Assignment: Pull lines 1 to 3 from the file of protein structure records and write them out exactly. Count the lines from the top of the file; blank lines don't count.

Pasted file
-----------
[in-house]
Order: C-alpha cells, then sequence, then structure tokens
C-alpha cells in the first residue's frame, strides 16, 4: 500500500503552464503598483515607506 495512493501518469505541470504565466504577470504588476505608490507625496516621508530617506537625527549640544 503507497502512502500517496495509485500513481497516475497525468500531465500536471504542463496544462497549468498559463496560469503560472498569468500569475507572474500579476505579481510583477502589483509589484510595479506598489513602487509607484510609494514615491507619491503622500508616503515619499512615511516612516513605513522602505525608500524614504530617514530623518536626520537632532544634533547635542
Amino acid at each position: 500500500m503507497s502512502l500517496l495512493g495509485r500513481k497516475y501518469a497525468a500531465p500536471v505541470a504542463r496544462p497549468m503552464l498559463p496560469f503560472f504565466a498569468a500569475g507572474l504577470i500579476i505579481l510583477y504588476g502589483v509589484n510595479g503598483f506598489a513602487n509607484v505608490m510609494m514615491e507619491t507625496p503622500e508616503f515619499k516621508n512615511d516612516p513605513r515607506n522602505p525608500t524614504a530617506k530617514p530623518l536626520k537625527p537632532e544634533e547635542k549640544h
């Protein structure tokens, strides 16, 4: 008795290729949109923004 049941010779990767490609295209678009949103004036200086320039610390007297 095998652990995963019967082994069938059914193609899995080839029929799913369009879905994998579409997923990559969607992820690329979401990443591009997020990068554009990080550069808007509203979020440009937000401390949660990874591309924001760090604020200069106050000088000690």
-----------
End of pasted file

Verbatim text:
[in-house]
Order: C-alpha cells, then sequence, then structure tokens
C-alpha cells in the first residue's frame, strides 16, 4: 500500500503552464503598483515607506 495512493501518469505541470504565466504577470504588476505608490507625496516621508530617506537625527549640544 503507497502512502500517496495509485500513481497516475497525468500531465500536471504542463496544462497549468498559463496560469503560472498569468500569475507572474500579476505579481510583477502589483509589484510595479506598489513602487509607484510609494514615491507619491503622500508616503515619499512615511516612516513605513522602505525608500524614504530617514530623518536626520537632532544634533547635542